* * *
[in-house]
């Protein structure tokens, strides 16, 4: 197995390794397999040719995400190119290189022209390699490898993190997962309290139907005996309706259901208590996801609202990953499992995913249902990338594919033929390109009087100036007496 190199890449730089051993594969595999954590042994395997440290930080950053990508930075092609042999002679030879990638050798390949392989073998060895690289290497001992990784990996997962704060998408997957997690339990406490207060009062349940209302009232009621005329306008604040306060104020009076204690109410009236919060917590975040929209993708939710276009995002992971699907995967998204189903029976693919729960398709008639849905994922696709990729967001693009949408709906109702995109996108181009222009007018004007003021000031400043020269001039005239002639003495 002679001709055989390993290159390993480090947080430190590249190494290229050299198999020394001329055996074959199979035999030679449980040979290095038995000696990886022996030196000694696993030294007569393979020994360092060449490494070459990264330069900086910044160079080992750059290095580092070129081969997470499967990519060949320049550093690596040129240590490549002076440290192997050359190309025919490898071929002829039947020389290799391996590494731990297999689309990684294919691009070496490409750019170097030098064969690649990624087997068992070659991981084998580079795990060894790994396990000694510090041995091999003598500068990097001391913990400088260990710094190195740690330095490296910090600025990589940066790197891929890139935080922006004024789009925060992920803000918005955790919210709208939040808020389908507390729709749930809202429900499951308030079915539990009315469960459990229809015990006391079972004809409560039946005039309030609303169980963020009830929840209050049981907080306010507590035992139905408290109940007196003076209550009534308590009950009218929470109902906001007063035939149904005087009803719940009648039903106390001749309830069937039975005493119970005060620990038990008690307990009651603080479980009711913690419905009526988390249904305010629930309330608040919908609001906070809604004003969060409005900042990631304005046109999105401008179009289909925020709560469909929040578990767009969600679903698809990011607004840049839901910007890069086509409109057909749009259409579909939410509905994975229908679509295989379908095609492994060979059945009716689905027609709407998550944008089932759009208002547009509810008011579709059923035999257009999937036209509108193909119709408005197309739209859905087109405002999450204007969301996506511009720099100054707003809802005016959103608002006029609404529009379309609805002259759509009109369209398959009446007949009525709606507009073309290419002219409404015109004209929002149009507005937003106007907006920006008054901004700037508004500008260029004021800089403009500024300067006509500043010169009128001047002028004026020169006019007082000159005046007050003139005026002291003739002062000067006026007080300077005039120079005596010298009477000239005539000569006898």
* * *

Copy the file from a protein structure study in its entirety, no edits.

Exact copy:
[in-house]
């Protein structure tokens, strides 16, 4: 197995390794397999040719995400190119290189022209390699490898993190997962309290139907005996309706259901208590996801609202990953499992995913249902990338594919033929390109009087100036007496 190199890449730089051993594969595999954590042994395997440290930080950053990508930075092609042999002679030879990638050798390949392989073998060895690289290497001992990784990996997962704060998408997957997690339990406490207060009062349940209302009232009621005329306008604040306060104020009076204690109410009236919060917590975040929209993708939710276009995002992971699907995967998204189903029976693919729960398709008639849905994922696709990729967001693009949408709906109702995109996108181009222009007018004007003021000031400043020269001039005239002639003495 002679001709055989390993290159390993480090947080430190590249190494290229050299198999020394001329055996074959199979035999030679449980040979290095038995000696990886022996030196000694696993030294007569393979020994360092060449490494070459990264330069900086910044160079080992750059290095580092070129081969997470499967990519060949320049550093690596040129240590490549002076440290192997050359190309025919490898071929002829039947020389290799391996590494731990297999689309990684294919691009070496490409750019170097030098064969690649990624087997068992070659991981084998580079795990060894790994396990000694510090041995091999003598500068990097001391913990400088260990710094190195740690330095490296910090600025990589940066790197891929890139935080922006004024789009925060992920803000918005955790919210709208939040808020389908507390729709749930809202429900499951308030079915539990009315469960459990229809015990006391079972004809409560039946005039309030609303169980963020009830929840209050049981907080306010507590035992139905408290109940007196003076209550009534308590009950009218929470109902906001007063035939149904005087009803719940009648039903106390001749309830069937039975005493119970005060620990038990008690307990009651603080479980009711913690419905009526988390249904305010629930309330608040919908609001906070809604004003969060409005900042990631304005046109999105401008179009289909925020709560469909929040578990767009969600679903698809990011607004840049839901910007890069086509409109057909749009259409579909939410509905994975229908679509295989379908095609492994060979059945009716689905027609709407998550944008089932759009208002547009509810008011579709059923035999257009999937036209509108193909119709408005197309739209859905087109405002999450204007969301996506511009720099100054707003809802005016959103608002006029609404529009379309609805002259759509009109369209398959009446007949009525709606507009073309290419002219409404015109004209929002149009507005937003106007907006920006008054901004700037508004500008260029004021800089403009500024300067006509500043010169009128001047002028004026020169006019007082000159005046007050003139005026002291003739002062000067006026007080300077005039120079005596010298009477000239005539000569006898």